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Five Years of Learning From Communities and Coordinating Federal Investments

Posted by InfraUSA on Thursday, August 14th, 2014

PARTNERSHIP FOR SUSTAINABLE COMMUNITIES

What Are Sustainable Communities?

Sustainable communities have a variety of housing options, with homes near workplaces, schools, parks, stores, and amenities. Having these daily destinations close together allows people to walk, bike, take transit, or drive short distances, which can save them money while reducing pollution from vehicles. In sustainable communities, people can live closer to jobs or have easier access to more jobs in a wider region. This diversity of travel, housing, and employment options helps make communities more affordable, environmentally sustainable, and economically resilient. Rural, suburban, and urban places can all use sustainable communities strategies to create healthy, safe, walkable neighborhoods.

Introduction

Interagency collaboration through the Partnership for Sustainable Communities invests taxpayer money more efficiently and gets better results for communities. By sharing knowledge and coordinating investments in infrastructure, facilities, and services, the U.S. Department of Housing and Urban Development (HUD), U.S. Department of Transportation (DOT), and U.S. Environmental Protection Agency (EPA) can meet multiple economic, environmental, and community objectives with each dollar spent.

Since 2009, HUD, DOT, and EPA have collaborated to ensure their policies and investments better serve American communities. Through these efforts, more than 1,000 communities in all 50 states, Washington, D.C., and Puerto Rico have received more than $4 billion in grants and technical assistance to help them grow and improve their quality of life.

This publication summarizes some significant policy changes and collaborations and how they have made a difference in communities over the past five years. The Partnership’s work has driven not only HUD, DOT, and EPA, but also other federal agencies to make lasting policy changes that will use resources more effectively and improve how agencies work with communities for years to come. The publication also looks at critical issues facing our nation in the future and how the Partnership can help communities take advantage of opportunities and overcome challenges.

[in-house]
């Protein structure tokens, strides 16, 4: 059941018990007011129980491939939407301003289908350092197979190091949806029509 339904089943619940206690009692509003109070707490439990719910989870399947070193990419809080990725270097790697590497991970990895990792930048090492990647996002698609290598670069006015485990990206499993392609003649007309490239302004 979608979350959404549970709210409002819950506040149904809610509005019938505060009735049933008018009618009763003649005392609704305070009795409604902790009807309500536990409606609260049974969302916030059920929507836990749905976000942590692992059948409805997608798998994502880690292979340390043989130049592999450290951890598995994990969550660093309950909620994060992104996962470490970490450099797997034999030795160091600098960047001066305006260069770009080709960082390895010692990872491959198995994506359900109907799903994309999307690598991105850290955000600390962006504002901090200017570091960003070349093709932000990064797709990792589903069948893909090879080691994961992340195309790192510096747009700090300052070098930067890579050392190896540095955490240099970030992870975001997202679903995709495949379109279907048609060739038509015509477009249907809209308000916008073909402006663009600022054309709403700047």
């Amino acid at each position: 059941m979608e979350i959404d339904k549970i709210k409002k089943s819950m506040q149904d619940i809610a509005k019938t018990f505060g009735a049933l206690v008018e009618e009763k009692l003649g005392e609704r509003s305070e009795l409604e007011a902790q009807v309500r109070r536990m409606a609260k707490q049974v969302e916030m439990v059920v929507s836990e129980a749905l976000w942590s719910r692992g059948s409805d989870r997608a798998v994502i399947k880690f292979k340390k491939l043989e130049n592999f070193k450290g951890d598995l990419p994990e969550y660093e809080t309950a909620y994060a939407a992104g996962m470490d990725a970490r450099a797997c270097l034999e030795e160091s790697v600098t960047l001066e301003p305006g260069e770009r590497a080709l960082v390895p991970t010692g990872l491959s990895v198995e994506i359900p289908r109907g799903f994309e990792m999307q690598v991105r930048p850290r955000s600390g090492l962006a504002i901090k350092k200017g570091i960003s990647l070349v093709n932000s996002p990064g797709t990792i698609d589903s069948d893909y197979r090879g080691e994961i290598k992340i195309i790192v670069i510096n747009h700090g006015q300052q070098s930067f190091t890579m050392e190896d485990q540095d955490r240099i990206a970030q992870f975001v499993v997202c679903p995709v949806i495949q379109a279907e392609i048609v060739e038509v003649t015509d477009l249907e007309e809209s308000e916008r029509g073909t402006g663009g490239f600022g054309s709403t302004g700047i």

Many of our communities and housing options, built for a different time, are not what Americans want today. Research from the real estate industry shows that more people want to live in more convenient, walkable neighborhoods (Figure 1). A National Association of Realtors survey showed that half of Americans prefer a neighborhood with a variety of housing types, including multifamily and single-family homes; shops, restaurants, and amenities within walking distance; and nearby public transportation over a neighborhood with only single-family homes and few transportation options besides driving. Walkable communities are particularly important to millennials, who make up the largest percentage of the U.S. population; one research firm estimates that about 70 percent of them see walkability as “important” or “vital” when choosing a home.

Figure 1: Many Americans prefer to live in more convenient, walkable neighborhoods. Source: National Association of Realtors 2013.

Since 2000, Americans have seen their combined costs for housing and transportation grow faster than household income (Figure 2). This trend disproportionately affects households at or below median income. Housing and transportation costs combined account for nearly half of total income for median-income households and an even greater share for moderate-income (between 50 to 100 percent of median income) households (Figure 3).

The complex challenges in many struggling communities need comprehensive, integrated solutions. Safe, decent, and affordable housing; reliable transportation options; and a clean, healthy environment are fundamental to a person’s ability to lift him- or herself into a better life. These resources are rungs on the “ladders of opportunity” that help lower-income Americans reach the middle class. The Partnership’s work supports these ladders of opportunity in many ways. Making sure that low-income people have access to reliable and affordable transportation options lets them reach more education and job opportunities and gives businesses a larger pool of workers. Encouraging investment and revitalization in underserved neighborhoods can bring new, affordable homes while creating jobs constructing or repairing buildings and infrastructure. The community-driven solutions that Partnership investments support can help address environmental justice and social equity issues by giving everyone, including traditionally underrepresented groups, the chance to get involved in identifying environmental, economic, and social challenges; crafting a vision for the future; and implementing fair solutions.

Download full version (PDF): Five Years of Learning From Communities and Coordinating Federal Investments

About the Partnership for Sustainable Communities
www.sustainablecommunities.gov
The Partnership for Sustainable Communities works to coordinate federal housing, transportation, water, and other infrastructure investments to make neighborhoods more prosperous, allow people to live closer to jobs, save households time and money, and reduce pollution. The partnership agencies incorporate six principles of livability into federal funding programs, policies, and future legislative proposals.

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